Microsoft recently announced Halo Online, a free-to-play multiplayer rendition of the popular sci-fi shooter. It was designed as a testing “opportunity” for Microsoft to gauge the value of the brand as a free-to-play title on PC... over in Russia. Well, modders were displeased with the region-specific game and tried to bring the title to other territories. But Microsoft didn't like that.
GamePolitics has a quick write-up of the situation based on a report by Torrentfreak. The article explains how modders got a hold of some of the files from Halo Online, and reverse engineered the client so it would be region-free. They dubbed the new client “ElDorito,” a play on the advertising partnership between Halo and Doritos that spawned the Dorito Pope internet meme.
Microsoft sent the following DMCA takedown notice to Github, requesting they remove the “ElDorito” client:
If you're searching for video footage from the new Halo title, you'll be met with a lot of copyright notices from pulled YouTube videos.
Mp1st had an article detailing some of the features from the new Halo title, noting that the game featured a lot of the gameplay mechanics and play-style that Bungie introduced in Halo 3. However, the models and graphics were akin to Halo 4. That almost sounds like the perfect combination since a lot of gamers really loved the multiplayer gameplay from Halo 3 but preferred the graphics from Halo: Reach and Halo 4.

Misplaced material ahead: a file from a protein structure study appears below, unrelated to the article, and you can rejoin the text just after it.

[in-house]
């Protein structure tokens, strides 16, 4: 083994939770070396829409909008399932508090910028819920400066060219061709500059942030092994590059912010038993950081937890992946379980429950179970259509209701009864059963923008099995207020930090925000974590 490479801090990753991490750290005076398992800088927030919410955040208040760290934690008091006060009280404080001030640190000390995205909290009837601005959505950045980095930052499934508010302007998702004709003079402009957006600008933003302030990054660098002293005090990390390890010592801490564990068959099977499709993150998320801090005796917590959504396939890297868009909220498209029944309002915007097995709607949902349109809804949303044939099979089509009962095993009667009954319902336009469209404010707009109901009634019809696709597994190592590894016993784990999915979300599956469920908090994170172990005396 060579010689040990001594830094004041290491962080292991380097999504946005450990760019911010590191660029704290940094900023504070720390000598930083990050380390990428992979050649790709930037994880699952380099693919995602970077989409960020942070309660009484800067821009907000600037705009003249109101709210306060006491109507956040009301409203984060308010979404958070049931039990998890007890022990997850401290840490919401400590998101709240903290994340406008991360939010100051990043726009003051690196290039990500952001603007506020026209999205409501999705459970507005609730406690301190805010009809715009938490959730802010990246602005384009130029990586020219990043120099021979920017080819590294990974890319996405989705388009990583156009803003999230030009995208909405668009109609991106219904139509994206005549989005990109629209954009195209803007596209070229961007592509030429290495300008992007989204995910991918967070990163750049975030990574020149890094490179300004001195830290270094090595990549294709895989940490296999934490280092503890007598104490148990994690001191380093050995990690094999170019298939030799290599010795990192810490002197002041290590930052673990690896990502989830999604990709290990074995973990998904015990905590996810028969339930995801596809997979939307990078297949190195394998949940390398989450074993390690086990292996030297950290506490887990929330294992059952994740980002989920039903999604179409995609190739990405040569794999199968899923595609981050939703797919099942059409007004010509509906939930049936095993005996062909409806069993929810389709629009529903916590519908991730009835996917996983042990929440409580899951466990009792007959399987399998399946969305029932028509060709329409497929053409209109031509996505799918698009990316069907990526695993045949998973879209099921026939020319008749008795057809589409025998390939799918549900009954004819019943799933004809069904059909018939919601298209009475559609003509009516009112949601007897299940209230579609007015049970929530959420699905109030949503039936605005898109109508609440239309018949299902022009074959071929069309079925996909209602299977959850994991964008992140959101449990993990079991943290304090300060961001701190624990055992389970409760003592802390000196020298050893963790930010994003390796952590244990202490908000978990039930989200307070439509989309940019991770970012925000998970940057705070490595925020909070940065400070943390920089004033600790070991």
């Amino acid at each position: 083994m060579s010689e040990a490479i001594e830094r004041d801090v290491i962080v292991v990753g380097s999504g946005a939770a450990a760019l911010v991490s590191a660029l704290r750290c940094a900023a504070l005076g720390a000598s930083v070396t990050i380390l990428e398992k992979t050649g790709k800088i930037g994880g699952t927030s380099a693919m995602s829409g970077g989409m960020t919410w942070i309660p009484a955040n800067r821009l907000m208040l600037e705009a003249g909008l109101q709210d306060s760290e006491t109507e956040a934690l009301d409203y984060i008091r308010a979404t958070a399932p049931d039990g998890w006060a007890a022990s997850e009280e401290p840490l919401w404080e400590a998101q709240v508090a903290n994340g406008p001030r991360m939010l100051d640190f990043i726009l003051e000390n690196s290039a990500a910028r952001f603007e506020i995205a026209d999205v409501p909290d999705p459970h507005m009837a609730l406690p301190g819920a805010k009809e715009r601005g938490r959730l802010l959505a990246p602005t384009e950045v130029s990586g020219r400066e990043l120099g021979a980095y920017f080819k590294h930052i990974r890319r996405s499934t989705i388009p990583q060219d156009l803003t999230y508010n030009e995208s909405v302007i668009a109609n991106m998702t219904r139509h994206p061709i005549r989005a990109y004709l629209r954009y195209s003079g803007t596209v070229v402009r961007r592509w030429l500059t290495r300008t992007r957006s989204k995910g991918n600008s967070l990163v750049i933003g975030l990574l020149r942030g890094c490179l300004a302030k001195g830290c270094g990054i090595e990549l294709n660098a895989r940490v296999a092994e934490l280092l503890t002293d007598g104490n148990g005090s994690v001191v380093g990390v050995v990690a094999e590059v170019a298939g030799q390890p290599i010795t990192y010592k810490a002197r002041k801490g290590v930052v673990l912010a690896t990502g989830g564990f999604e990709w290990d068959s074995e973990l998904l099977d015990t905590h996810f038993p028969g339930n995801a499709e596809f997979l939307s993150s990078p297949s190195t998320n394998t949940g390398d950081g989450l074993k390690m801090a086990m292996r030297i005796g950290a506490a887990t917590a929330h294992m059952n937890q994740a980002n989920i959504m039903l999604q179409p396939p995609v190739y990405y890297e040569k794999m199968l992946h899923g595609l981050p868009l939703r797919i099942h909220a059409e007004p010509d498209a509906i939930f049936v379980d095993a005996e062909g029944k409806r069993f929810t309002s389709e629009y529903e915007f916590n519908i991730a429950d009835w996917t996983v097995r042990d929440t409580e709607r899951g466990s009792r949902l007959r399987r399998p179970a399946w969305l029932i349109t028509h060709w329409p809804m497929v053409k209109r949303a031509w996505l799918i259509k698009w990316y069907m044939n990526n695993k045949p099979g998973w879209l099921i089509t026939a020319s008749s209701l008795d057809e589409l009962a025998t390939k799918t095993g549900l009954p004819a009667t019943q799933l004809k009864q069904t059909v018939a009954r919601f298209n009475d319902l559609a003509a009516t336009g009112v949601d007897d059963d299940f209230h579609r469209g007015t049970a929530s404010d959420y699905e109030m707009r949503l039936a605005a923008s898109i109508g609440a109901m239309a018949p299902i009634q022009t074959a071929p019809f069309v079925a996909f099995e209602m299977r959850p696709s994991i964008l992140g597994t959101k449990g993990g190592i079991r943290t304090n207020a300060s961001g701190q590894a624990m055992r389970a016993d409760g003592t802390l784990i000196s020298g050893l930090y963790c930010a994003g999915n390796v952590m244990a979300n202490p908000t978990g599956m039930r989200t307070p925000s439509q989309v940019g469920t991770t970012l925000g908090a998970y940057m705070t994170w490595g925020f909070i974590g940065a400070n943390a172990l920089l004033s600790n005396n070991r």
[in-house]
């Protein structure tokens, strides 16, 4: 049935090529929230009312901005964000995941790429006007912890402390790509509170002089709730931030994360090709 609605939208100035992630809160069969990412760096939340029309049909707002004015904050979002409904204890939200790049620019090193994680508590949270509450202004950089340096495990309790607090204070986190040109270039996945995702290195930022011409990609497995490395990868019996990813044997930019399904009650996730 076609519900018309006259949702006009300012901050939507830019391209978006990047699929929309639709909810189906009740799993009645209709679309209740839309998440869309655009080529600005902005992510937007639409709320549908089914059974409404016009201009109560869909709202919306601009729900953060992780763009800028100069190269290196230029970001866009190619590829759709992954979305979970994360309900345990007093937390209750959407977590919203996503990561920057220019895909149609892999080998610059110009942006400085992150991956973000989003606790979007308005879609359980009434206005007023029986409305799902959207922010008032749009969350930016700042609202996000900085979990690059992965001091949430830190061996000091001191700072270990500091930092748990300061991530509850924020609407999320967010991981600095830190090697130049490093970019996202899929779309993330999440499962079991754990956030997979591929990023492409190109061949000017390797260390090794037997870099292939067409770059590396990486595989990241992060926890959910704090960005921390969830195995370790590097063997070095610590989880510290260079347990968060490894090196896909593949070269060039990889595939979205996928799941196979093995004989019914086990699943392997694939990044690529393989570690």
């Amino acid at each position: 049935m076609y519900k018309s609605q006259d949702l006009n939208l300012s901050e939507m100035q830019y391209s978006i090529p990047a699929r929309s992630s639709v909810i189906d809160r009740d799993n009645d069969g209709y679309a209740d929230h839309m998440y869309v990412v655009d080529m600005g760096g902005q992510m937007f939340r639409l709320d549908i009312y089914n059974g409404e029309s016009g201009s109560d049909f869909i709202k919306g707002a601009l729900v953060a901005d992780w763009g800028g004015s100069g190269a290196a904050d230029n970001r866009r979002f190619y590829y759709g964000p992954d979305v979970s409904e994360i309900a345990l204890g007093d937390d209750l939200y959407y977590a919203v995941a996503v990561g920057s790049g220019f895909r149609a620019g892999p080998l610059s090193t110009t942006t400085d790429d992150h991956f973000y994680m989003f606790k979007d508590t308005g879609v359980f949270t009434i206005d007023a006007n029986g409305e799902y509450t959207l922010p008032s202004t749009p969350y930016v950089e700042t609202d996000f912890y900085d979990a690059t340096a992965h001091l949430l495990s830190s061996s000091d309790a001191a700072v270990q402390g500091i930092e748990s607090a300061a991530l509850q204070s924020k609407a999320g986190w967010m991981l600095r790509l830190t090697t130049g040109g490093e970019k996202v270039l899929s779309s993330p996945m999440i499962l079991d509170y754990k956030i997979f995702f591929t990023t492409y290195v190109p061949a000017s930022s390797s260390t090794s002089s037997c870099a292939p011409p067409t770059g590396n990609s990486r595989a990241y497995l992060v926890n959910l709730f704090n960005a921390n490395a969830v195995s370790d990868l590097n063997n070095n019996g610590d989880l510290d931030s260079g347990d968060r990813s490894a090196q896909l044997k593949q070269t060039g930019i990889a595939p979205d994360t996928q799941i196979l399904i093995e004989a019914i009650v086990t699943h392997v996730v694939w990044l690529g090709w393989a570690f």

Unfortunately, MP1st's video footage is one of the unfortunate victims of a copyright claim. So, being able to judge whether or not the game is as good as some have claimed will have to be determined at a later time.
If Microsoft really wanted to cash in on the hype, it would use this opportunity to build up an announcement for Halo Online at this year's E3. It might seem a bit dickish, but if they also wanted to boost the appeal of the Xbox One and Windows 10, they would make Halo Online available globally. With the rumors of the Xbox One being able to stream games from a Windows 10 PC, it might help win over some gamers, especially if you don't need Xbox Live to stream PC games.
For now, though, modders will just have to settle for having their efforts to import Halo Online thwarted by Microsoft.
Staff Writer at CinemaBlend.
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